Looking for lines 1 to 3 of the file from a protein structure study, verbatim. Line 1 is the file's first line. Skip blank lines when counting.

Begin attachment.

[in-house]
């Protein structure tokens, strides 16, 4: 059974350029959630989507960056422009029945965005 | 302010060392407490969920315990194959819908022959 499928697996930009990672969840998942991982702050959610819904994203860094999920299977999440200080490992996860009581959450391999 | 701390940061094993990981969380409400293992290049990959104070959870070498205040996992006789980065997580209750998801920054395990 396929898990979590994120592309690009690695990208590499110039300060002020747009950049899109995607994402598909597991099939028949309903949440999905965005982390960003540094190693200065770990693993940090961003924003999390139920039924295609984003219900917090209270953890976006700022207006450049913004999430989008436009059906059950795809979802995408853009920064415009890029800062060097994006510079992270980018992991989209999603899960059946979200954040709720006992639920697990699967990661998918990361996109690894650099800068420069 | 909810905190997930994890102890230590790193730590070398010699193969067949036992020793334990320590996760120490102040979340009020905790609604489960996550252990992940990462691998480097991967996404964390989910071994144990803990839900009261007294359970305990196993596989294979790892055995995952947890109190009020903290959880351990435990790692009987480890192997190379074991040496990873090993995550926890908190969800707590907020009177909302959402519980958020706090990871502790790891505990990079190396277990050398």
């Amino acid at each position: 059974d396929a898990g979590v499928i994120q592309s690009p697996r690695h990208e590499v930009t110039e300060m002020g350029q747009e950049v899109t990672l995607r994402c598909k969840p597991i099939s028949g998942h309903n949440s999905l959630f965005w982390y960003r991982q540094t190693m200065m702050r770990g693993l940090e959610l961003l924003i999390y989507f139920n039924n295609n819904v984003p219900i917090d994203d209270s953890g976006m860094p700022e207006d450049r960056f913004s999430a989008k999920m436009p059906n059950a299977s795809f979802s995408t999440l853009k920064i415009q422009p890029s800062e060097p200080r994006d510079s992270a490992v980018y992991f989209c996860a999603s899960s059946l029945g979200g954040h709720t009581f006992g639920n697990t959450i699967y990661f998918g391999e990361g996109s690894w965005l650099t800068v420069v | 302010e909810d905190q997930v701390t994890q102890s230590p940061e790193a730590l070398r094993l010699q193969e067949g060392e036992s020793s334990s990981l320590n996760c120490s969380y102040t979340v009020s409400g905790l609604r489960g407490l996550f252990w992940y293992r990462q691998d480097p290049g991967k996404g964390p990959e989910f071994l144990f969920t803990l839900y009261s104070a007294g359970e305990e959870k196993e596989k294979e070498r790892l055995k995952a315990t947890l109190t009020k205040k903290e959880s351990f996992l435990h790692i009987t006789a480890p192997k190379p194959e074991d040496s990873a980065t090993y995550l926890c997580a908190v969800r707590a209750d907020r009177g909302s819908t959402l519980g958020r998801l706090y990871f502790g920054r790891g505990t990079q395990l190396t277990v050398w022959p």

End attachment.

[in-house]
């Protein structure tokens, strides 16, 4: 059974350029959630989507960056422009029945965005 | 302010060392407490969920315990194959819908022959 499928697996930009990672969840998942991982702050959610819904994203860094999920299977999440200080490992996860009581959450391999 | 701390940061094993990981969380409400293992290049990959104070959870070498205040996992006789980065997580209750998801920054395990 396929898990979590994120592309690009690695990208590499110039300060002020747009950049899109995607994402598909597991099939028949309903949440999905965005982390960003540094190693200065770990693993940090961003924003999390139920039924295609984003219900917090209270953890976006700022207006450049913004999430989008436009059906059950795809979802995408853009920064415009890029800062060097994006510079992270980018992991989209999603899960059946979200954040709720006992639920697990699967990661998918990361996109690894650099800068420069 | 909810905190997930994890102890230590790193730590070398010699193969067949036992020793334990320590996760120490102040979340009020905790609604489960996550252990992940990462691998480097991967996404964390989910071994144990803990839900009261007294359970305990196993596989294979790892055995995952947890109190009020903290959880351990435990790692009987480890192997190379074991040496990873090993995550926890908190969800707590907020009177909302959402519980958020706090990871502790790891505990990079190396277990050398």
């Amino acid at each position: 059974d396929a898990g979590v499928i994120q592309s690009p697996r690695h990208e590499v930009t110039e300060m002020g350029q747009e950049v899109t990672l995607r994402c598909k969840p597991i099939s028949g998942h309903n949440s999905l959630f965005w982390y960003r991982q540094t190693m200065m702050r770990g693993l940090e959610l961003l924003i999390y989507f139920n039924n295609n819904v984003p219900i917090d994203d209270s953890g976006m860094p700022e207006d450049r960056f913004s999430a989008k999920m436009p059906n059950a299977s795809f979802s995408t999440l853009k920064i415009q422009p890029s800062e060097p200080r994006d510079s992270a490992v980018y992991f989209c996860a999603s899960s059946l029945g979200g954040h709720t009581f006992g639920n697990t959450i699967y990661f998918g391999e990361g996109s690894w965005l650099t800068v420069v | 302010e909810d905190q997930v701390t994890q102890s230590p940061e790193a730590l070398r094993l010699q193969e067949g060392e036992s020793s334990s990981l320590n996760c120490s969380y102040t979340v009020s409400g905790l609604r489960g407490l996550f252990w992940y293992r990462q691998d480097p290049g991967k996404g964390p990959e989910f071994l144990f969920t803990l839900y009261s104070a007294g359970e305990e959870k196993e596989k294979e070498r790892l055995k995952a315990t947890l109190t009020k205040k903290e959880s351990f996992l435990h790692i009987t006789a480890p192997k190379p194959e074991d040496s990873a980065t090993y995550l926890c997580a908190v969800r707590a209750d907020r009177g909302s819908t959402l519980g958020r998801l706090y990871f502790g920054r790891g505990t990079q395990l190396t277990v050398w022959p």